x Abu Dhabi, UAEMonday 24 July 2017

Road Test: Toyota to make rivals jealous of the Zelas

The Toyota Zelas is trying to tap into the market of coupes for the younger generation, with a basic but fun drive.

Toyota didn't really take any chances with the design of the Zelas, but it is not a bad-looking car. Satish Kumar / The National
Toyota didn't really take any chances with the design of the Zelas, but it is not a bad-looking car. Satish Kumar / The National

When the Zelas was unveiled at the Abu Dhabi Motor Show in December, it represented the first salvo from Toyota aimed squarely at the youth market of the Middle East. It was shown beside the FT-86 rear-drive concept sports car, which is planned to hit showrooms after 2012.

But Hugh Dickerson, the senior general manager of sales and marketing at Al-Futtaim Motors, said the Zelas filled "a gap in the market for younger motorists looking for a sporty vehicle that performs well, looks good and is in a price bracket they can afford".

And when you think about it, he's right. There aren't many sporty coupes out there for the Lady Gaga generation, those cheap and cheerful cars that are fun but not too fancy. Maybe Toyota is on to something here.

The Zelas may be new to the region, but it's not a new car; it's based on the Scion tC that is available in just about every other major market in the world. And it's not even really a coupe, per se: it's actually a hatchback disguised as a coupe.

The Zelas will be sold here in full body kit, with aggressive front and rear fascia to dress up an otherwise subtle, almost humdrum shape. Oh, it's not bad looking, really; I like the rear haunches, and the blocky stance makes it look bigger than it really is, but Toyota didn't really take any chances on the design.

The interior, save for some leather armrests, is almost entirely hard, black plastic, with some aluminium-coloured plastic accents thrown in for good measure. But though the materials are cheap, it's definitely a driver-orientated layout and certainly not boring, with various textures and patterns throughout.

The flat-bottomed steering wheel is sporty, thick and wrapped in leather, as are the well-bolstered seats; passengers in both the front and back will find a surprising amount of room. There is a good mix of options in the Zelas, such as one-touch power windows, keyless entry and cruise control in this top model, though a sat/nav system and a sunroof are not available.

The kids will love the eight-speaker, six-disc sound system for blasting down the motorway. The stereo isn't the highest level, but Toyota is aiming this at the tuner crowd, which would almost immediately swap in a top-notch, neon-burning watt monster into the dash. But those who normally wouldn't do so may consider it now, seeing as there was not a USB port to be found in the entire car. For a sporty coupe aimed at the younger generation, I can't believe Toyota would neglect the fact that just about everyone nowadays has their music on an iPod or some other music player. Heck, I'm not even that young, and I was disappointed.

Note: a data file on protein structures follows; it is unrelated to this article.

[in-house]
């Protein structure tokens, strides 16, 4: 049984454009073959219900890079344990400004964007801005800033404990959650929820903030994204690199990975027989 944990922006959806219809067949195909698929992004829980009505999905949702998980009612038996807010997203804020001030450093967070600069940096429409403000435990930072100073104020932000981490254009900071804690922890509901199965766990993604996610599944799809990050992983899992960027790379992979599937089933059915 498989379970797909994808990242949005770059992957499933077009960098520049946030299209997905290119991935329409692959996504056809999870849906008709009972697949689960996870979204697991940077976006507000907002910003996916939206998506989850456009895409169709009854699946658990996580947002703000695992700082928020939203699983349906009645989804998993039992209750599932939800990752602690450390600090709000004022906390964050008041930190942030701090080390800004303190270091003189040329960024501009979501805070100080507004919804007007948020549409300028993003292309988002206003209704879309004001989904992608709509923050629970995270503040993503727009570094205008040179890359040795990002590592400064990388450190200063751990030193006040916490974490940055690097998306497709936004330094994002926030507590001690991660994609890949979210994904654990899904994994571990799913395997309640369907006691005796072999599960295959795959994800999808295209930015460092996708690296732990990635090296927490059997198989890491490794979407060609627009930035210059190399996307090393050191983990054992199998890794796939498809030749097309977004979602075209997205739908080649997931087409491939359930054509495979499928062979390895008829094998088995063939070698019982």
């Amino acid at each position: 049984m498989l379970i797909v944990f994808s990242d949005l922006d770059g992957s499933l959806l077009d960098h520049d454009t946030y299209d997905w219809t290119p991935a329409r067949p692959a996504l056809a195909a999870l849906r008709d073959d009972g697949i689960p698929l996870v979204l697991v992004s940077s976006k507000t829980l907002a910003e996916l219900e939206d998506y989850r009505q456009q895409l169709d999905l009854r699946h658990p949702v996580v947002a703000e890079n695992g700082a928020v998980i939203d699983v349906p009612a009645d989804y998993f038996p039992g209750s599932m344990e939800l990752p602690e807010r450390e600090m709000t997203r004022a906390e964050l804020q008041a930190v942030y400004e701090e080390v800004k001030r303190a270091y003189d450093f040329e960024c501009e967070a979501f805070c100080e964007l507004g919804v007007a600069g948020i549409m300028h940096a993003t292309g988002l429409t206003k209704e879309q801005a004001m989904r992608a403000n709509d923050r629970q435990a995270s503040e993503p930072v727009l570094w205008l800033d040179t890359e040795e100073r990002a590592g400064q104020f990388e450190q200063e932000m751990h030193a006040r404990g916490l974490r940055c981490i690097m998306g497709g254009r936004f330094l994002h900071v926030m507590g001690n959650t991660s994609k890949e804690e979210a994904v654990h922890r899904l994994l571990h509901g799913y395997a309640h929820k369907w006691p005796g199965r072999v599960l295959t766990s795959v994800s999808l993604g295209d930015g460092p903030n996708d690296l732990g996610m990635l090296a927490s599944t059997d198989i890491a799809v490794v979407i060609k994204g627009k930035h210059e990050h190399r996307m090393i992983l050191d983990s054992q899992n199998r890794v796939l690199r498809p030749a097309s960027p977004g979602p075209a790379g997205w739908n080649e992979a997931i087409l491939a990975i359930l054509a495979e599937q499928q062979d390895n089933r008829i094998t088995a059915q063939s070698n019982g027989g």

And while the passengers will be fine for space, opening the rear hatch reveals a shallow area for cargo, leaving the possibility of crushing your oranges on a supermarket run. The rear seats fold down if you need the extra space.

But driving the Zelas is where the fun really starts. It's the kind of car that makes you want to find curvy, quick stretches of road, like the ones south of Dubai, and just open it up. With full independent suspension, the handling and steering is tight, quick and very predictable, yet it's still comfortable enough for general cruising.

Adding to the fun is the engine: the 2.5L four cylinder puts out 176hp, and it feels quick right from the word go. It's not a barnburner, mind you, but it's more than enough for such a small car. Plus, the exhaust note is just enough to let you know you're in a sporty car without being intrusive or annoying.

The six-speed automatic works well - when you leave it in auto mode. It doesn't delay in kicking down a cog when needed and the sport mode will keep the revs higher for more lively driving. You can also shift on your own, via either the gear shifter or the paddle shifters behind the wheel. But here's where I found a problem: bumping the paddles from fourth to fifth and fifth to sixth resulted in, well, nothing. The engine revs just kept climbing until near redline, despite my flicking and flicking the upshift paddle, until finally it settled into the higher gear. I tried it many times, my knuckles white with pressure, but it just didn't want to change gears. I finally just gave up and left it in auto. Strangely, a manual gearbox won't be an option in the UAE; shame, because that would just make this car more fun to drive.

Overall, I was pretty impressed with the Zelas; keeping in mind its price and market, there aren't many other cars out there that offer so much as a package. I would prefer to have a manual gearbox, and I would absolutely insist on a USB port (or a new stereo), but it's a good place to start for Toyota in luring the young market into its showrooms.